Tag: "Covid"

Posted October 18, 2021 by Maren Machles

More than $34.6 million in COVID relief funds were awarded in August to 15 Minnesota cities and counties across the state as part of the Small Cities Coronavirus Community Development Block Grant Program (CDBG-CV). The grant program was created to support Minnesota’s COVID-19 response efforts with the help of a special allocation of Community Development Block Grant funds from the CARES Act fund. 

The Minnesota Department of Employment and Economic Development (DEED) administered the grants which can be used for projects like housing assistance and commercial rehabilitation, but the majority of the funding - approximately $32 million - will be used for broadband projects. 

“The pandemic has made clear how vital broadband is to the lives of Minnesotans and to the economic vitality of our state,” said DEED Commissioner Steve Grove in a DEED press release. “These grants will help communities fund broadband and other important projects as we write the next chapter of our economy.”

Aitkin County, receiving the largest grant of $4.8 million, submitted an application to work with the Mille Lac Energy Cooperative on a fiber-to-the-home (FTTH) project that would pass approximately 565 homes across seven communities, six of which don’t even have access to 10/1 Megabit per second (Mbps). The application projected it would take approximately 93 miles of fiber and $9,000 per passing location. In its application, the county shared that while the median household income across Minnesota is $71,300, the median across these communities is $45,990, demonstrating that there is a clear issue of infrastructure and access, but also affordability. As part of its application, Aitkin County and MLEC announced the latter would include a low-cost plan to help address the digital divide: 

MLEC will offer a discounted plan at $39.95 with speeds of 50Mbps/50 Mbps to qualifying residents.If the Emergency Broadband Benefit is continued after the initial funding period" MLEC hopes to participate in this program and will discontinue the discounted...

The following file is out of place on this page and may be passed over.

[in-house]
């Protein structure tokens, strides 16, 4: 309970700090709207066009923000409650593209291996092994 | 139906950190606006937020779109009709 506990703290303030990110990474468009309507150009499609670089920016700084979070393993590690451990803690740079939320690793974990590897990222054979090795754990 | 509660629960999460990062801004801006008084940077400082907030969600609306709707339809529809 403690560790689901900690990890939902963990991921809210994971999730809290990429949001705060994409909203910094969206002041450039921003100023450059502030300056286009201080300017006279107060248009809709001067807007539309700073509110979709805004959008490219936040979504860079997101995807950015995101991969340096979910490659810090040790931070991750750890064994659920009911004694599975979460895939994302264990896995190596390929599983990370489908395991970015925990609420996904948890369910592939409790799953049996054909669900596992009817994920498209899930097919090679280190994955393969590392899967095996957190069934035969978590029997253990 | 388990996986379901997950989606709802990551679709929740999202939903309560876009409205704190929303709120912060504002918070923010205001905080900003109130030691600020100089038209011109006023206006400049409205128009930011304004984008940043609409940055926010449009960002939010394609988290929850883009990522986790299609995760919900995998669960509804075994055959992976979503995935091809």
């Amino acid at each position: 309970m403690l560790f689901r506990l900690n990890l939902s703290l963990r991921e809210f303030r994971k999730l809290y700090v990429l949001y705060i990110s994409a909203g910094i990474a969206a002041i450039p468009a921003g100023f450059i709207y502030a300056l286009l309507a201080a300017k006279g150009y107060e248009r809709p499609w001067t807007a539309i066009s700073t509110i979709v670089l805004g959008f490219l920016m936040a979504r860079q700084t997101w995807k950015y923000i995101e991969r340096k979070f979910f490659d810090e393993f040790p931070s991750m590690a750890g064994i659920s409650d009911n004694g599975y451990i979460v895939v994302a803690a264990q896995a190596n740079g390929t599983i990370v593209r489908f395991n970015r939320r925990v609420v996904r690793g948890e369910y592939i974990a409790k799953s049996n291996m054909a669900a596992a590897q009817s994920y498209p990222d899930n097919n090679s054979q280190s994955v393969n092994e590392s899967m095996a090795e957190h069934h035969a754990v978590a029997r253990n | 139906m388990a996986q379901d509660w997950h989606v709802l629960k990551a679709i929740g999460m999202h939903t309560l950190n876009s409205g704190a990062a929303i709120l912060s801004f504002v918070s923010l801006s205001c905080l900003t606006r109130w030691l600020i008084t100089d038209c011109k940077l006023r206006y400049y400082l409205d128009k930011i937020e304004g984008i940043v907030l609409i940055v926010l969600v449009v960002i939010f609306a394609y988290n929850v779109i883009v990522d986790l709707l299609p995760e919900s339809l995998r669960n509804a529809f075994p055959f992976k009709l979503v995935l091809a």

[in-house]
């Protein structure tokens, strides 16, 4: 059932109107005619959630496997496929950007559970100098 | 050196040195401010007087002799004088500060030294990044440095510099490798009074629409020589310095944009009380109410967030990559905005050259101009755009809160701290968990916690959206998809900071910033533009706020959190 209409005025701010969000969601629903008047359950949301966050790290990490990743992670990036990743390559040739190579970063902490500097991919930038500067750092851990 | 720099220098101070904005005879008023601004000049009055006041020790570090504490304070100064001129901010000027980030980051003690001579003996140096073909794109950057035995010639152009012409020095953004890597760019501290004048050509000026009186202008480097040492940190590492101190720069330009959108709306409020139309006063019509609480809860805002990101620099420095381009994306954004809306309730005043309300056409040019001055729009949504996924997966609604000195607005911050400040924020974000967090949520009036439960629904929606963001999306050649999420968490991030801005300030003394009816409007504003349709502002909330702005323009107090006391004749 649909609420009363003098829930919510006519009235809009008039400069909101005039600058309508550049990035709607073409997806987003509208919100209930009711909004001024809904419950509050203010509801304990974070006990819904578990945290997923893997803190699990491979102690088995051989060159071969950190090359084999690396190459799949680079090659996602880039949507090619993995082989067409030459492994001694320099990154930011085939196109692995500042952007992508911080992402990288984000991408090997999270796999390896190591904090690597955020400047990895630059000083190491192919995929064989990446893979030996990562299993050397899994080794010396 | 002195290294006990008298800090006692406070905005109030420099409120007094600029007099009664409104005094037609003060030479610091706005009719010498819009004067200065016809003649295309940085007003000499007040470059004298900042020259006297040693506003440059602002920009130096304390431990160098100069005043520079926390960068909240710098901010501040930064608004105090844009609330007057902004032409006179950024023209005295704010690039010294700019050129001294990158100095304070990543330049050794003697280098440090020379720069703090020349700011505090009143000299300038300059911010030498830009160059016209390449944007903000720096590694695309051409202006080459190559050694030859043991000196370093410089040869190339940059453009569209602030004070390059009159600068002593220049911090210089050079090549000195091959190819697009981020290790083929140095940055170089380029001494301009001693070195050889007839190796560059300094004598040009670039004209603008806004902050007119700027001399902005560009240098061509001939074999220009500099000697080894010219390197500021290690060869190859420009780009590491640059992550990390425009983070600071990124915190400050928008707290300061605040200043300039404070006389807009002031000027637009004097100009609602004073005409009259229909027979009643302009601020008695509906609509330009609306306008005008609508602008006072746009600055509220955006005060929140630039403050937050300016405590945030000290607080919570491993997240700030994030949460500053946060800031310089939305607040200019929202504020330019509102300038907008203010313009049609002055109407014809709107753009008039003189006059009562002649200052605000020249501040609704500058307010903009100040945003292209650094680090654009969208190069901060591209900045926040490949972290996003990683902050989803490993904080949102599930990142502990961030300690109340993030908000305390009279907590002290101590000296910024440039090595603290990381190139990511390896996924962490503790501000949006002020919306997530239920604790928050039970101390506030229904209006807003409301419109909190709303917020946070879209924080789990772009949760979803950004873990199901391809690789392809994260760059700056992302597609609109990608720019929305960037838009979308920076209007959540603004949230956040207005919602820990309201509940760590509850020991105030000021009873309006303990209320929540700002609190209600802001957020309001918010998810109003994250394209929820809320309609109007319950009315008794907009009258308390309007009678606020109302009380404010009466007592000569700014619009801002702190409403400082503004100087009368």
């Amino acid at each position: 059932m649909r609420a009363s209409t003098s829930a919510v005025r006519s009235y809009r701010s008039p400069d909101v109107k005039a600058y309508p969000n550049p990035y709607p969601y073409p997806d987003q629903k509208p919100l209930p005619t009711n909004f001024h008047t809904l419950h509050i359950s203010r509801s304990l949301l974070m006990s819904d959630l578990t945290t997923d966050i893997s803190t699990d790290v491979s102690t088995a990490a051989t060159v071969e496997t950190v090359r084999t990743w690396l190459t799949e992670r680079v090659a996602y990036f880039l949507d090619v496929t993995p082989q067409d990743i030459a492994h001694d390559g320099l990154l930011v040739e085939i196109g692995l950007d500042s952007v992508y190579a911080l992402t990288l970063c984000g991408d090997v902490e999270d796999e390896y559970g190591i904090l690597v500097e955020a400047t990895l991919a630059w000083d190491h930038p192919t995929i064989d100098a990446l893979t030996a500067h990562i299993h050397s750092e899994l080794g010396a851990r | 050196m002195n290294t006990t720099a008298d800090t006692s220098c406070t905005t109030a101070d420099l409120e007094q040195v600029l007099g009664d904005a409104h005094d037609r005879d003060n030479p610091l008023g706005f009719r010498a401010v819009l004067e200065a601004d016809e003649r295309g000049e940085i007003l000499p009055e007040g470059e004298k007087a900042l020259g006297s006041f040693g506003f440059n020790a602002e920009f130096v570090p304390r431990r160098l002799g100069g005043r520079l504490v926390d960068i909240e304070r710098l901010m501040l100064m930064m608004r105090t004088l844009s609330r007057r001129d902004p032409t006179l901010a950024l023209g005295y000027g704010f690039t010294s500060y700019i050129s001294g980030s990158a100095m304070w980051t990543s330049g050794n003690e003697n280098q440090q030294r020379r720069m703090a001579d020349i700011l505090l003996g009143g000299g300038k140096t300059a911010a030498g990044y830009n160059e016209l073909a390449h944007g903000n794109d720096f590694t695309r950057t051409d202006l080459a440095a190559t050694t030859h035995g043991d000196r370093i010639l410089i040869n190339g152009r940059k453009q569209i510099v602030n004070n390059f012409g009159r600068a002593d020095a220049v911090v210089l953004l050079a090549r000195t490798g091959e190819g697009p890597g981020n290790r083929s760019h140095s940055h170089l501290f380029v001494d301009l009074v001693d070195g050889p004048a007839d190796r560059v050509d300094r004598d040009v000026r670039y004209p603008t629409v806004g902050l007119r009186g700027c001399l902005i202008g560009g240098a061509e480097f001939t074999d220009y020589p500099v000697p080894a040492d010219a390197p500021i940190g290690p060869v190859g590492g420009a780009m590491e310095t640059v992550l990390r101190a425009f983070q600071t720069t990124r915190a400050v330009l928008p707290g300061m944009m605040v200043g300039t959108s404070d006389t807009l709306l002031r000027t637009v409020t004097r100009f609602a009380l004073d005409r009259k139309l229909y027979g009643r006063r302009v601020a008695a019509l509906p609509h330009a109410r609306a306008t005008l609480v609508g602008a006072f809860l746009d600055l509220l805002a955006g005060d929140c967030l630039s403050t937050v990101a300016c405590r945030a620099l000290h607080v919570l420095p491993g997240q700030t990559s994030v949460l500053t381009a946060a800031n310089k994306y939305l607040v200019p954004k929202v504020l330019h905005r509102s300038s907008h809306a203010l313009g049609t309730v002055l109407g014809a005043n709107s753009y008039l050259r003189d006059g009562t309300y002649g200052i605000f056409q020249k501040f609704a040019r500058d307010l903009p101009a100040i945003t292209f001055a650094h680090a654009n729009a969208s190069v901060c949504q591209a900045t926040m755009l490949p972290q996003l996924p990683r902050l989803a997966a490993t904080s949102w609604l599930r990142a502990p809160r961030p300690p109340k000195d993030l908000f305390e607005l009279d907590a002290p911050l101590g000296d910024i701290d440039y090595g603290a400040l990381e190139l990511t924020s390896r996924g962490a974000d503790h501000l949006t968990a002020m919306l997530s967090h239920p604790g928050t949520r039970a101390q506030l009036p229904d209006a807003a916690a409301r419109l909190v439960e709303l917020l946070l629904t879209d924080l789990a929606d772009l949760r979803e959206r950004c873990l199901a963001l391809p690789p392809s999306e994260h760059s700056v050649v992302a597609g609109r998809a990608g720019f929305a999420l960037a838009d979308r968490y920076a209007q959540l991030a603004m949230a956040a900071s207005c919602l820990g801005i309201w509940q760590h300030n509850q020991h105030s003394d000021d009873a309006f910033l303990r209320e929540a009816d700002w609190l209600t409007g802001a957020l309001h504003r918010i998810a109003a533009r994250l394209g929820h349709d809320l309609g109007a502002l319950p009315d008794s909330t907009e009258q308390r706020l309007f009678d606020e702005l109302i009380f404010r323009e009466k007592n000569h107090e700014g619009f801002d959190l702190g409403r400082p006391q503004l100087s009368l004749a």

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Posted May 24, 2021 by Sean Gonsalves

With $3.9 billion from the American Rescue Plan Act on its way to Maryland, Gov. Larry Hogan and state legislative leaders have agreed to seize the moment, allocating $300 million of federal COVID-19 relief funds to expand broadband infrastructure and digital inclusion initiatives across the state.

The biggest bulk of the money – $97 million – will go towards funding the building of physical infrastructure with $45 million earmarked specifically for municipal broadband grants.

“The question isn’t how much it’ll cost to bridge the digital divide, the question is how much will it cost if we don’t act right now,” State Senate President Bill Ferguson said at a press conference when the funding was announced.

The bipartisan budget agreement was hailed by Gov. Hogan, a Republican, as an example for the nation demonstrating how “people from different parties can still come together, that we can put the people’s priorities first, and that we can deliver real, bipartisan, common sense solutions to the serious problems that face us.”

One “serious problem” in Maryland, according to a recent Abell Foundation report, is that 23 percent of Maryland households (520,000) do not have a wireline home Internet connection, 40 percent (or 206,000) of which are Black households.

Much of that comes from a lack of affordability and other barriers to adoption. To deal with those challenges, the budget agreement also includes $45 million to subsidize monthly Internet service costs for qualifying families and $30 million to pay for Internet-connected devices for financially eligible households. It also includes an additional $4 million for a new University System of Maryland program to support training and developing curriculum to bridge the digital divide as well as $2 million for digital navigator programs.

Here is an itemized breakdown of...

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